Assistant Professor Analena Hope Hassberg has published two book chapters that discuss her efforts to combat food insecurity and lack of green space in Black and Latino neighborhoods in Los Angeles County.
“Citified Sovereignty: Cultivating Autonomy in the Urban Core” was recently published in the peer-reviewed anthology “A Recipe for Gentrification: Food, Power, and Resistance in the City.” The chapter discusses the relationship between the rapidly changing urban landscape in South Los Angeles and the ways in which racialized and class-based food processes impact environmental shifts and changes.
“Specifically, I write about a project that I’m honored to be a part of, the construction of the Paul Robeson Community Wellness Center in South Central Los Angeles,” said Hassberg. “This area, a historically Black and Brown neighborhood, lacks healthy food and green space but has an abundance of fast food, liquor stores, gas stations and toxic freeways. In my chapter, I discuss the Paul Robeson Community Wellness Center as a contemporary community-based endeavor to stake a claim in the foodscape and assert rights to space and place in the rapidly developing city of Los Angeles.”
Her other book chapter, “Nurturing the Revolution” was recently published in the peer-reviewed anthology “Black Food Matters: Racial Justice in the Wake of Food Justice.” In her chapter, she covers the history and contemporary relevance of the Black Panther Party, who were among the first to frame the relationship between race, advanced capitalism, food access and health outcomes in the urban core. She specifically examines the Black Panther Party’s pioneering food programs and how they helped to sow the early seeds of today’s food justice movement.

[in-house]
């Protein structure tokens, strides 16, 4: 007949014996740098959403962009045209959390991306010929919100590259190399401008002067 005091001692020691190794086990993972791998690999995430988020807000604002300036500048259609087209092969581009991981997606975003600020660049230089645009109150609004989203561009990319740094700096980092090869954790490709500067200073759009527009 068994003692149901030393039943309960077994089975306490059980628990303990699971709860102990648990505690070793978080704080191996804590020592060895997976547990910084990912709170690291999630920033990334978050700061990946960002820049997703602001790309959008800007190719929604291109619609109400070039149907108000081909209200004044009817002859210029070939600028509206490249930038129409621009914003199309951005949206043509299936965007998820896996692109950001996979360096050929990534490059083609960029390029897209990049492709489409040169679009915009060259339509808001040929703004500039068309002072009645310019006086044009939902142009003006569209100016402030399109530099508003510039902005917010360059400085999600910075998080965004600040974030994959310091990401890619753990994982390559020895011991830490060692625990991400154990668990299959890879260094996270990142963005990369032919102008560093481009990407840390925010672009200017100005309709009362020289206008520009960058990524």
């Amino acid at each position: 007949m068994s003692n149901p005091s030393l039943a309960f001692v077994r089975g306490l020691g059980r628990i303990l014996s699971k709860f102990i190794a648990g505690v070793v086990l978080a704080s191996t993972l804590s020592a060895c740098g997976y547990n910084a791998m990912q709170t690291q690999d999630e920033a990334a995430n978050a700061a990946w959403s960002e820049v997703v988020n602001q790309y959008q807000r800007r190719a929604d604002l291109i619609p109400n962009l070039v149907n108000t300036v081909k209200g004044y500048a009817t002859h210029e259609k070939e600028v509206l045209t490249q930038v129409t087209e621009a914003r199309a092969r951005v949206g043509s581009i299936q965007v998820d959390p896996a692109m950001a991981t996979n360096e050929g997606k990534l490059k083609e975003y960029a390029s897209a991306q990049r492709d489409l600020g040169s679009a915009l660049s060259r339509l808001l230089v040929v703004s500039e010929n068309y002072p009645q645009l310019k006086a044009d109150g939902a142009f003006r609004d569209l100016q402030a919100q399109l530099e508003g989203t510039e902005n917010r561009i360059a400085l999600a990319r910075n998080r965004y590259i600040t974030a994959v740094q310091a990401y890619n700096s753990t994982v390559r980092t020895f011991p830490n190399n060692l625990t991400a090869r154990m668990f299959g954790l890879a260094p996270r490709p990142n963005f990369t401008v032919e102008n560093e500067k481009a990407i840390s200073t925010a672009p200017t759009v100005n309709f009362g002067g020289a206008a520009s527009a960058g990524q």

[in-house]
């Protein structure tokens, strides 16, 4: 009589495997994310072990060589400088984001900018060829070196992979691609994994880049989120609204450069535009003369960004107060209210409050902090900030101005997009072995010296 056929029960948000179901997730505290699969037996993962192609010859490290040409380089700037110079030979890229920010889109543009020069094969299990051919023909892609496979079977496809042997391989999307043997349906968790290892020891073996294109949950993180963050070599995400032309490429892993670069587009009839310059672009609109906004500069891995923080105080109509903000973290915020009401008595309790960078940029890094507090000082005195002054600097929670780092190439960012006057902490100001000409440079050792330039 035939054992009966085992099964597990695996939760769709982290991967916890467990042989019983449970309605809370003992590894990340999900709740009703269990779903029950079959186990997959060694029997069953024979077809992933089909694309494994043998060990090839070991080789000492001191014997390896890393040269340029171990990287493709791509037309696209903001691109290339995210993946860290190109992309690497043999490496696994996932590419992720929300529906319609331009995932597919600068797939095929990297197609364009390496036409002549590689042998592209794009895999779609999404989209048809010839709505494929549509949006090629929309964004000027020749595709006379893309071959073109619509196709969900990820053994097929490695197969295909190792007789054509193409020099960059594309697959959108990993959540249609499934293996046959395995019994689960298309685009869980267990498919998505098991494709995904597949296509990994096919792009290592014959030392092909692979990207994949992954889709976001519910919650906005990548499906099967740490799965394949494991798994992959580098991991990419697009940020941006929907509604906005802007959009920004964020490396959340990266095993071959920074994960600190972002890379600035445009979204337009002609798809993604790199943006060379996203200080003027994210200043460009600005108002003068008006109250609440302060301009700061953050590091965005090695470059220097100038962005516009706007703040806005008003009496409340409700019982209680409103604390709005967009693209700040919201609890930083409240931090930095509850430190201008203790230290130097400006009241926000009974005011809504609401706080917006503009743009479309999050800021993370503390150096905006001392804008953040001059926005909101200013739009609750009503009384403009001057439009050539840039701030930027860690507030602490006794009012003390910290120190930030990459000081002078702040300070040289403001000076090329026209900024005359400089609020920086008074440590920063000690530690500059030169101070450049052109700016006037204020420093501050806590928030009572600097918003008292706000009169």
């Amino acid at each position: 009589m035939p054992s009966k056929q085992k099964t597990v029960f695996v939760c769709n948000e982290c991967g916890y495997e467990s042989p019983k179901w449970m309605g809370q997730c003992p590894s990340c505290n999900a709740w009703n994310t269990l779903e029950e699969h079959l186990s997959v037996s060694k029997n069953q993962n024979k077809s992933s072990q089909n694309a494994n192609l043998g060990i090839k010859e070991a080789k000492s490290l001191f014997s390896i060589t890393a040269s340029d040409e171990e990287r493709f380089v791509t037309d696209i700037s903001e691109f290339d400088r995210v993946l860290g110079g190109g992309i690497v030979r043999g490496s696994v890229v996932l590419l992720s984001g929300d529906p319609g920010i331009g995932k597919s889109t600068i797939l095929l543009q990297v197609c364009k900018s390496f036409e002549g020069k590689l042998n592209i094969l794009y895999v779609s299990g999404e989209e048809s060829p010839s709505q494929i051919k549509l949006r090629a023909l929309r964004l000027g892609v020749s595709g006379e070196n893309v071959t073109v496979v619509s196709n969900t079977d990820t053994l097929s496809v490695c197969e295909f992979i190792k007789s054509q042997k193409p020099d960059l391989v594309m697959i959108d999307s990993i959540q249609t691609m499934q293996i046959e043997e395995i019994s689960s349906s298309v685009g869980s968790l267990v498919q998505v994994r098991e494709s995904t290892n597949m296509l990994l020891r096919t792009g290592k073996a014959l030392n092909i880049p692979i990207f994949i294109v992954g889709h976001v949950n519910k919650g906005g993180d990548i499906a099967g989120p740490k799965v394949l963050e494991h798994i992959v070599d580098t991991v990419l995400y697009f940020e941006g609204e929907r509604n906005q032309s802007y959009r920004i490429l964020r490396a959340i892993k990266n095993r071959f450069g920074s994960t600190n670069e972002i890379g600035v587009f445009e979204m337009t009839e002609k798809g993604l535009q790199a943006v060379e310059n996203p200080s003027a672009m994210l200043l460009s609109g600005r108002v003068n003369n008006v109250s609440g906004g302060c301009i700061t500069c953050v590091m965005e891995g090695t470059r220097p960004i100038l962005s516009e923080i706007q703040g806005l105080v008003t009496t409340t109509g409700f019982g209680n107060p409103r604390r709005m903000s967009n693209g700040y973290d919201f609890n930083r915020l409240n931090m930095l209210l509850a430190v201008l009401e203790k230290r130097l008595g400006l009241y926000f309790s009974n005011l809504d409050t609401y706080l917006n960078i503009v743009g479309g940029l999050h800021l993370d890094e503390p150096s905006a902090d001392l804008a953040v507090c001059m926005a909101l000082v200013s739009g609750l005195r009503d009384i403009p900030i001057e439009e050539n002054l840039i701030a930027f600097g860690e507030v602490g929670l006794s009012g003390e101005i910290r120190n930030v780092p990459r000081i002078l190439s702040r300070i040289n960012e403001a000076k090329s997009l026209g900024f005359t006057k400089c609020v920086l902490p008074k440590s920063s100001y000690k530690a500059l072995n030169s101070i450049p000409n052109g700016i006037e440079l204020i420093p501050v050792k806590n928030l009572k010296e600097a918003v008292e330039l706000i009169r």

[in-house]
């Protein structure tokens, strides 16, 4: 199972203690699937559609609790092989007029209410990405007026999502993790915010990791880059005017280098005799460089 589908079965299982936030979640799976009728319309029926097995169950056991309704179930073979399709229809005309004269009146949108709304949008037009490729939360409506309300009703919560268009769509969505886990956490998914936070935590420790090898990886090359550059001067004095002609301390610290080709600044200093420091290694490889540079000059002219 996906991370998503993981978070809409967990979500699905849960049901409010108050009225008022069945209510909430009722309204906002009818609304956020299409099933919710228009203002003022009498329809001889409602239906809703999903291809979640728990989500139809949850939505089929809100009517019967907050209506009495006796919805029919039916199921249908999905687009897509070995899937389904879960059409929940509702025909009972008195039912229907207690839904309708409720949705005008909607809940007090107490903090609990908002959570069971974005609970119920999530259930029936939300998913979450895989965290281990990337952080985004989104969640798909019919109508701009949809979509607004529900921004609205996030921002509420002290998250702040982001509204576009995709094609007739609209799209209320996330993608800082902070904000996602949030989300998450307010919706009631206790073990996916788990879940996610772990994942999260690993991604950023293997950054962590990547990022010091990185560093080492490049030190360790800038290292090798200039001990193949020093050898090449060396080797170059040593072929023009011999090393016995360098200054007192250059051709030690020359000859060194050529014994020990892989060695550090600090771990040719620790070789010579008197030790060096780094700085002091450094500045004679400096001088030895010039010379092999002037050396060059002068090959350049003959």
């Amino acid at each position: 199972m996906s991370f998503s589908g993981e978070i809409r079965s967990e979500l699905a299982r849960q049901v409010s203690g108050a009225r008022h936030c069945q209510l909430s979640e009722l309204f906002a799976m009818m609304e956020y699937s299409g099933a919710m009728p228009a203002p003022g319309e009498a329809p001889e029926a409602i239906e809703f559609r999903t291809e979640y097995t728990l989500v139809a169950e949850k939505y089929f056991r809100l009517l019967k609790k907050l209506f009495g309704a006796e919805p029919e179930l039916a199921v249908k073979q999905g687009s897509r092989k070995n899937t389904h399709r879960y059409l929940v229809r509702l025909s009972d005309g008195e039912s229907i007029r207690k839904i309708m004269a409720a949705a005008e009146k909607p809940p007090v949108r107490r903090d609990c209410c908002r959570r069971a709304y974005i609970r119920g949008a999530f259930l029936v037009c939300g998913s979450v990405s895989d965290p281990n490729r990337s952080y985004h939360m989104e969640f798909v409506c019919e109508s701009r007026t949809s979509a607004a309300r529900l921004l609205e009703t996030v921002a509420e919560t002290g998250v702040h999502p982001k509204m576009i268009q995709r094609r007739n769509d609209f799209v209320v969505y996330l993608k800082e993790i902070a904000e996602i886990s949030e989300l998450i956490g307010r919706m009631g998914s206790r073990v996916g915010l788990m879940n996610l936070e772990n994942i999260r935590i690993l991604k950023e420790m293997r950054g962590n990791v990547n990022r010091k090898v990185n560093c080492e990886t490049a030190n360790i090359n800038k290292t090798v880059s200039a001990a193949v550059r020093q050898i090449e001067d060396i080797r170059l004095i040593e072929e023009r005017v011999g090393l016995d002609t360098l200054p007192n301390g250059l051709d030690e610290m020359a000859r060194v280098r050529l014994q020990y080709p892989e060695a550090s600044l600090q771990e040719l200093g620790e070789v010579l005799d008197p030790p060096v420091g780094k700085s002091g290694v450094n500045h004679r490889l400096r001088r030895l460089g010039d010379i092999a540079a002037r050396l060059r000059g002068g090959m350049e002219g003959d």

The book chapters come at a time when the country is grappling with social justice and equity issues.
“I hope that these pieces help readers to understand the relationship between race, space, food and health,” said Hassberg. “I think studying the roots of the food justice movement helps us contextualize present-day activism and demonstrates that food has been used as a tool of oppression and resistance across cultures since the beginning of recorded history. I hope that my work encourages others to take up more food-based and resistance-based questions to help us make sense of our rapidly changing world.”
Hassberg has two additional publications coming out later this year, including “Down to Earth: Healing Prison Trauma through Soil and Circle” and the introduction to “We Are Each Other’s Harvest: Black Farming, Land and Memory.”
“So many of us are experiencing shifts and changes in our neighborhoods, but we don’t always have the language or tools to fully understand what is happening. I think food is an especially helpful lens because many times, these shifts and changes in our neighborhoods are signaled through food,” she added.
Hassberg joined the Department of Ethnic and Women’s Studies at Cal Poly Pomona during the 2015-2016 academic year. Prior to CPP, she earned her Ph.D. and master’s degree in American Studies and Ethnicity from the University of Southern California. She is a scholar, activist and educator committed to organizing low-income communities of color around food justice and environmental justice. She is also a Ford Foundation Predoctoral and Dissertation Fellow, and an active member of several community-based organizations throughout Los Angeles County and the San Francisco Bay Area. Her research investigates and complicates notions of food security and food sovereignty, and situates food as central to freedom struggles and liberation movements.
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